LAWRENCE – Five University of Kansas students were selected to receive prestigious Fulbright U.S. Student Awards to study, conduct research and teach English abroad for the 2020-2021 academic year. One additional KU student was named as an alternate Fulbright recipient.
This year’s Fulbright U.S. Student grantees include two doctoral students who will conduct research and study in Austria and Hungary and three recently graduated seniors who were selected to teach English in Tajikistan, Colombia and Spain. Due to the COVID-19 health crisis, the start of the program has been delayed to Jan. 1, 2021, and some countries have had to reduce the number of available awards. Affected award recipients were given the option to be considered as alternates for other countries or to reapply for the 2021-2022 academic year.
“Global challenges demand global solutions,” said Charles Bankart, associate vice provost for international affairs. “As our students depart for their Fulbright programs, they will not only be transformed in myriad ways but will be further empowered in their efforts to transform the world around them because of the empathy they developed, the respect they have earned from and for those around them, and the knowledge gained from the synthesis of ideas and information.”
The Fulbright program is the flagship international educational exchange program sponsored by the U.S. government and is designed to increase mutual understanding between Americans and people of other countries. The U.S. Student Fulbright program operates in more than 160 countries worldwide.
Recipients of Fulbright grants are selected on the basis of academic or professional achievement, as well as their record of service and demonstrated leadership in their respective fields. Fulbright grants provide funding for round-trip travel, maintenance for one academic year, health and accident insurance and, where relevant, tuition.
Since the program’s inception in 1946, KU has had 482 students, including this year’s recipients, selected for Fulbright awards. KU International Affairs coordinates the applications for Fulbright grants.
“KU’s applicants for the 2020-21 cycle were an exceptionally talented group,” said Rachel Sherman Johnson, director of internationalization and partnerships at KU International Affairs. “They exemplify the intercultural sensitivity, intellectual engagement and emotional resilience that are hallmarks of the Fulbright program, and we are thrilled to have them represent KU on the world stage during this time of profound global challenges.”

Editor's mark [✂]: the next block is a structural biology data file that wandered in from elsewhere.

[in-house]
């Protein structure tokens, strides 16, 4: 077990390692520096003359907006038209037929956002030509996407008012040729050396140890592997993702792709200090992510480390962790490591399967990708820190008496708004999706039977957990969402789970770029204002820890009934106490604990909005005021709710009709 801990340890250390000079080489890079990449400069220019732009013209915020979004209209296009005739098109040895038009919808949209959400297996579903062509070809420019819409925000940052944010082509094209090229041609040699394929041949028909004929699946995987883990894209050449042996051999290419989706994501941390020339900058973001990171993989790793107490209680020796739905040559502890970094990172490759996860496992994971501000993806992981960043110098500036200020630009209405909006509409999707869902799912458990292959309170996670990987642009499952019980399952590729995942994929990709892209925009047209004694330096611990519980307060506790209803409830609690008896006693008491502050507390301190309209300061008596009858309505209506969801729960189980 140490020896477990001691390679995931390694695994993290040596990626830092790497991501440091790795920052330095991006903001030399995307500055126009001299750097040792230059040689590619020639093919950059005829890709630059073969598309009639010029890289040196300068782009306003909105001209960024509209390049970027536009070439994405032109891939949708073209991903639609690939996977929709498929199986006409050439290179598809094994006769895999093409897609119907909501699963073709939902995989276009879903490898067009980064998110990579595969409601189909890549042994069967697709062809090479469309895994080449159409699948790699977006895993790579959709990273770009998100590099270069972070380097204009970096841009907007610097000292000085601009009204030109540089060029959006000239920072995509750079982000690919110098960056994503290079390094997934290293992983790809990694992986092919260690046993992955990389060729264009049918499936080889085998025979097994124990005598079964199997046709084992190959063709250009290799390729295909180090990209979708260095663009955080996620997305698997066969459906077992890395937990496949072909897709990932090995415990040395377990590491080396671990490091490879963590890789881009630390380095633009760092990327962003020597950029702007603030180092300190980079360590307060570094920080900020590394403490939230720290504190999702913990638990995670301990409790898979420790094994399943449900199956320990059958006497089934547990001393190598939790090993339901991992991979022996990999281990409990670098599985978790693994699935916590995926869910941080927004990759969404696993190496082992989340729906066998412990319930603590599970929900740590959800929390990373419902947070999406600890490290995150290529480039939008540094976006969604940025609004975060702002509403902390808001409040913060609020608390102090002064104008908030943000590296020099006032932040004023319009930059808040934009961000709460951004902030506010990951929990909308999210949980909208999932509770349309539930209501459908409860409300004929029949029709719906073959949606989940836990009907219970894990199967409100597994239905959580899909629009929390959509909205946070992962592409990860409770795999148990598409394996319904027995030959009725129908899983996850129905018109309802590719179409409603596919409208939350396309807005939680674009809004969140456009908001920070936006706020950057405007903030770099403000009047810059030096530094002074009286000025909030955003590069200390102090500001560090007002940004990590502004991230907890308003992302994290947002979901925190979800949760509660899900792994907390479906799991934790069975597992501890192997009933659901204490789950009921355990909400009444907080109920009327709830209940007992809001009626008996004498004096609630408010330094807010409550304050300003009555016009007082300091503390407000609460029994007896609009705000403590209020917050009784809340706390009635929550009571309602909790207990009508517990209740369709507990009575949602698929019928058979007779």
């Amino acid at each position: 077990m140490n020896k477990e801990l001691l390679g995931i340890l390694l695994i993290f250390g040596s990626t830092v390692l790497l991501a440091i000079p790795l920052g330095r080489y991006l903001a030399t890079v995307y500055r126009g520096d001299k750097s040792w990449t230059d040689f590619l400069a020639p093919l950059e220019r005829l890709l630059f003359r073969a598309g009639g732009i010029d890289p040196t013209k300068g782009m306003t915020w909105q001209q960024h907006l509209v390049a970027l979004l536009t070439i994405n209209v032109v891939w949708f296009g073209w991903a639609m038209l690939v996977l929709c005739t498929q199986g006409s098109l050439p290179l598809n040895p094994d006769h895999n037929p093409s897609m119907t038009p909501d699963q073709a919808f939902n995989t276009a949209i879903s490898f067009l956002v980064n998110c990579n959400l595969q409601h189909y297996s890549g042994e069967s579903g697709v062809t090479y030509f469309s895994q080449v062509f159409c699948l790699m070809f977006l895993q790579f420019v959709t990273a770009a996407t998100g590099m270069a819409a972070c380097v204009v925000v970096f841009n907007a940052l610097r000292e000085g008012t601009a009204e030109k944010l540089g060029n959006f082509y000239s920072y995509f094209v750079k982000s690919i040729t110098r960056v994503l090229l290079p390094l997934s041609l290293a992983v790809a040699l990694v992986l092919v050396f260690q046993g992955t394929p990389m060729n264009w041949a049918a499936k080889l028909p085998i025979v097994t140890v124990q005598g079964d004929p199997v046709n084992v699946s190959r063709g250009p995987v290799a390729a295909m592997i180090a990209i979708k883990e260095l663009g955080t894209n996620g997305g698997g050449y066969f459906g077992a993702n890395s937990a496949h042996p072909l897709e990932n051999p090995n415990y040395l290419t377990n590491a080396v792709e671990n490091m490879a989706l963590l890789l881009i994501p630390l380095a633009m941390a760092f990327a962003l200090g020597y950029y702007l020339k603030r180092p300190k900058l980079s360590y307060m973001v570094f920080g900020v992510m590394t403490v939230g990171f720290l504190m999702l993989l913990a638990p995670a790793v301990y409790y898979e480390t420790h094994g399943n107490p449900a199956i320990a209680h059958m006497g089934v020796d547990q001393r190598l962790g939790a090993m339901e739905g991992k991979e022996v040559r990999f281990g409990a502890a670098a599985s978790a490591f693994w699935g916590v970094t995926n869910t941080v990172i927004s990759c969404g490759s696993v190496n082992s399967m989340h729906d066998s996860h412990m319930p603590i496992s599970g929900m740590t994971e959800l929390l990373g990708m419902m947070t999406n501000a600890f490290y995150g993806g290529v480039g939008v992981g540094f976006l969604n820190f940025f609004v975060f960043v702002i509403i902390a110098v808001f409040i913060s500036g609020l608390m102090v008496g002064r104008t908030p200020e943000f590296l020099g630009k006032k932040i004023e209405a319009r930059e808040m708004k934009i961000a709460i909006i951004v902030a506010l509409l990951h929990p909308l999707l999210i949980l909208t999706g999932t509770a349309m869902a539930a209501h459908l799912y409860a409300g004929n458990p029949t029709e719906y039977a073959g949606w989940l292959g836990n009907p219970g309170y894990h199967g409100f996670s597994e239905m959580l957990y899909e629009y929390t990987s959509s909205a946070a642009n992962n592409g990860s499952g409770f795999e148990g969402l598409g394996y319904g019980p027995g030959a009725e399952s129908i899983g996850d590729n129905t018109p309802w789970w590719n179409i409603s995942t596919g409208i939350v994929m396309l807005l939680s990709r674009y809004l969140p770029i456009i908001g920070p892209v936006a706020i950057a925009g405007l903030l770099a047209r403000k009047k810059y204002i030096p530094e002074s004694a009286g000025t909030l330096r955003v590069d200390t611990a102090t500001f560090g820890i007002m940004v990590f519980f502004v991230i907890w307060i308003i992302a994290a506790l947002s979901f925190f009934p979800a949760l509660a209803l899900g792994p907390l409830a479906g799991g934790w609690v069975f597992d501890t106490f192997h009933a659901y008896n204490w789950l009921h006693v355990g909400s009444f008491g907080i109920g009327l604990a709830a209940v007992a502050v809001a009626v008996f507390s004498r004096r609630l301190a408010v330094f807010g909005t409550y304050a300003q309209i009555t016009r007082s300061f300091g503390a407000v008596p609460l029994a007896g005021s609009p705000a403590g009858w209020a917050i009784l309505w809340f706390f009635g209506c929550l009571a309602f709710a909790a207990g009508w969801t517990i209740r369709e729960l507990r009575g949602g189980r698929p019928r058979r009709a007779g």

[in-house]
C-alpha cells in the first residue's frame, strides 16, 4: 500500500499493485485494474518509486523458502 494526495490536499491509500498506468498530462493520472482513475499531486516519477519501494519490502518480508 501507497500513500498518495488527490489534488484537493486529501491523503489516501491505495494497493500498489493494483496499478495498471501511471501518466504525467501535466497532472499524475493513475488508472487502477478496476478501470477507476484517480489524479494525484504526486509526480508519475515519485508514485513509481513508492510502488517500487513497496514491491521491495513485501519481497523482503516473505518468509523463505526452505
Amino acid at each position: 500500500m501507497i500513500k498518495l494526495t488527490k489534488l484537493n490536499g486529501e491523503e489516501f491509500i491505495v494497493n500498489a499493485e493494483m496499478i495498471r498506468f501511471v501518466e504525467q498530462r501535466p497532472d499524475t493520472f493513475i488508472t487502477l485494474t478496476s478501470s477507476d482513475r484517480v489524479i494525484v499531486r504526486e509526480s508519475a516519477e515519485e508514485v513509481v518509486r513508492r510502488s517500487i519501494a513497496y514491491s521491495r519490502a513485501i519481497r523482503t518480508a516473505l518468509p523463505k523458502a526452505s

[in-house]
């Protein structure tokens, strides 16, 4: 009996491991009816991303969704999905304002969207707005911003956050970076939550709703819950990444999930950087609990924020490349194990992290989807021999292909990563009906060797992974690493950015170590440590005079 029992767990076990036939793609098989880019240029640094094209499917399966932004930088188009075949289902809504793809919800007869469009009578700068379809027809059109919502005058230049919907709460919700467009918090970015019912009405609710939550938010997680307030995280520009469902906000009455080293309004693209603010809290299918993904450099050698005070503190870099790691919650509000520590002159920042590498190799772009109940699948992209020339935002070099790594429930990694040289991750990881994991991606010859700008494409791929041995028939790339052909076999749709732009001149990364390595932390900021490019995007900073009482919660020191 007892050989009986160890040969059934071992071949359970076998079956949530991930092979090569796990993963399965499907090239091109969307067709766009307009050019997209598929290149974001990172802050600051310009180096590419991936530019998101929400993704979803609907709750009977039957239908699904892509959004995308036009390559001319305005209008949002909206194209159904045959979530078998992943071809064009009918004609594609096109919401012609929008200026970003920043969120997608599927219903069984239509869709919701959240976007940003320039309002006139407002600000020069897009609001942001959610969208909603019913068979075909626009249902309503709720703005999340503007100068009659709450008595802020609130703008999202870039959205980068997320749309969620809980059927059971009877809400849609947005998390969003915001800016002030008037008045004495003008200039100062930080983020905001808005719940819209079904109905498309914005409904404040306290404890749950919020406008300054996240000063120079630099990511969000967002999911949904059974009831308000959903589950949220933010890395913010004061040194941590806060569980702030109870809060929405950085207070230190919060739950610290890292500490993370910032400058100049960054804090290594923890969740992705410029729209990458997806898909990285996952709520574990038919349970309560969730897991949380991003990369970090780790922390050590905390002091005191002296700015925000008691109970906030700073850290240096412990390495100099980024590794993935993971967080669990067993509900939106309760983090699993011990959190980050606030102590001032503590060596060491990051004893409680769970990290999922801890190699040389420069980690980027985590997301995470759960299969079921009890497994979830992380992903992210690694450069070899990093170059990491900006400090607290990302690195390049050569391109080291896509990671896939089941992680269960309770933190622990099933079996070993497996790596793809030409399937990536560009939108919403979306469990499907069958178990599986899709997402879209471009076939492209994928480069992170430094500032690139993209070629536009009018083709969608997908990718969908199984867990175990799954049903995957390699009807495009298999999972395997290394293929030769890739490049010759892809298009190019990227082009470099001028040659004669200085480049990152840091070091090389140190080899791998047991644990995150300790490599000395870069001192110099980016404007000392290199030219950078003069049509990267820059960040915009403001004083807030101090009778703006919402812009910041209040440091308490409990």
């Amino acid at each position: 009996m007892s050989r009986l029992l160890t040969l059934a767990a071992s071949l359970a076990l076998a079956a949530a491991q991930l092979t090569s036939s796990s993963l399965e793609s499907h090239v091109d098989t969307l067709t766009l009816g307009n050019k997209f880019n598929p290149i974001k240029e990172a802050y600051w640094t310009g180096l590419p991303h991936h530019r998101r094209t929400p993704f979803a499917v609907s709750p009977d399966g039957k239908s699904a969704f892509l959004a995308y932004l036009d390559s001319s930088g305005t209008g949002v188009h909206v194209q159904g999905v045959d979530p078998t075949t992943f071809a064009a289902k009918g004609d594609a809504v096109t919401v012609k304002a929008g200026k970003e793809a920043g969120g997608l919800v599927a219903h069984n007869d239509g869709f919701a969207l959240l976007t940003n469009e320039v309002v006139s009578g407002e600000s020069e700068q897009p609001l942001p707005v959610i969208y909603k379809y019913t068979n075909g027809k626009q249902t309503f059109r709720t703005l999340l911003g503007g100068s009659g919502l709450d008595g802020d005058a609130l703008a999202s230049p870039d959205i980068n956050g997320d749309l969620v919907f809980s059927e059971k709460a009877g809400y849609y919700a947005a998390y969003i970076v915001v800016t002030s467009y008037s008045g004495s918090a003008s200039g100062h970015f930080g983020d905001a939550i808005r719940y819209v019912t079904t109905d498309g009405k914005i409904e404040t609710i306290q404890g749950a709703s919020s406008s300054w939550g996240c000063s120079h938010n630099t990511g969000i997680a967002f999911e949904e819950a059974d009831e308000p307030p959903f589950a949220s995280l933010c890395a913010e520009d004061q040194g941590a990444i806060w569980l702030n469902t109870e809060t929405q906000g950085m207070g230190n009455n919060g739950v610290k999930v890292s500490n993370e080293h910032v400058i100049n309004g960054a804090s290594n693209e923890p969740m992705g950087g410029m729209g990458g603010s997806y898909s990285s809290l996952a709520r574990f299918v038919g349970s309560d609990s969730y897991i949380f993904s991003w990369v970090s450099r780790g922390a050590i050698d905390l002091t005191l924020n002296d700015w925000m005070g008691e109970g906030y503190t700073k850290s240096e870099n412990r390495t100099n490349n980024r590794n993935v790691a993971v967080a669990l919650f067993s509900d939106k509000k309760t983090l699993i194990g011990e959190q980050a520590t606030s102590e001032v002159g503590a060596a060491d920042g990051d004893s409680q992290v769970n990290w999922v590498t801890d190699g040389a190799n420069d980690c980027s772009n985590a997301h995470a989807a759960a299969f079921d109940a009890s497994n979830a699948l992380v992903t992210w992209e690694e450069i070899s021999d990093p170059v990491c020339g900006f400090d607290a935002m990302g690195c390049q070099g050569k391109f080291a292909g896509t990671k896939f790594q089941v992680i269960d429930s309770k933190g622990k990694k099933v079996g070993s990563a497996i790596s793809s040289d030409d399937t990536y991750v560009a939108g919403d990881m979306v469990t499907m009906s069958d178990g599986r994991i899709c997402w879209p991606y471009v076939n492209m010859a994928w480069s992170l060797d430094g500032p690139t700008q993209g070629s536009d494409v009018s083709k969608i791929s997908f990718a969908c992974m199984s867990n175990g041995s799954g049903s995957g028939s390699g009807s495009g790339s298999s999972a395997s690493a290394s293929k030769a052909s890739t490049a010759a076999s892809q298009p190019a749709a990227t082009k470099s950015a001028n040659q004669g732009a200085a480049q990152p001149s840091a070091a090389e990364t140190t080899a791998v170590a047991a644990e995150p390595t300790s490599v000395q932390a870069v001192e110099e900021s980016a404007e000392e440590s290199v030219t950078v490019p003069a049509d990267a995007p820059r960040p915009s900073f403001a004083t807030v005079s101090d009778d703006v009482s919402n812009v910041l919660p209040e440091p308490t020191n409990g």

The 2020-2021 Fulbright recipients include:
Alaina DeLeo, Omaha, Nebraska, is a 2020 graduate with bachelor’s degrees in global & international studies and Russian, East European & Eurasian studies. She received a Fulbright English Teaching Assistantship for Tajikistan.
Gabrielle Doue, Omaha, Nebraska, is a 2019 graduate with bachelor’s degrees in English and Spanish. She was selected for a Fulbright Teaching Assistantship for Colombia.
Anthony Lee, Cary, North Carolina, is a doctoral student in piano performance. He received the Fulbright Liszt Ferenc Academy of Music Award, which will allow him to study at the Liszt Academy in Budapest, Hungary. Along with taking lessons and giving performances while in Hungary, Lee will research the history of the Liszt Academy, a topic that has few sources in English.
Amy Millet, Hillsboro, Oregon, is a doctoral student in history. She received a research award for Austria, where she will study the intersection of gender history, national identity and food studies in 19th century Austria. Her work will examine how women used daily culinary practices, pre-political obligations that cut across partisan lines, to articulate their views of womanhood. Her research will make a unique contribution to Austrian food history by exploring the dynamic 19th century forces, including industrialization and urbanization, that altered consumption patterns and shaped notions of gender, class, nationality and ethnicity.
Catalina Wedman, originally from Cartago, Costa Rica, is a 2020 graduate with a bachelor’s degree in Spanish and minors in political science and global & international studies. She received a Fulbright Teaching Assistantship for Spain. Wedman also received a Charles B. Rangel Fellowship, which is funded through the U.S. State Department and provides support for a two-year master’s degree in an area of relevance to Foreign Service. She will begin her graduate program at Columbia University in Fall 2020, and take a hiatus to participate in the Fulbright program beginning in January 2021.
Azeez Baig, Leawood, is a 2020 graduate with bachelor’s degrees in Spanish and biology. He is an alternate for a Fulbright Teaching Assistantship for Spain.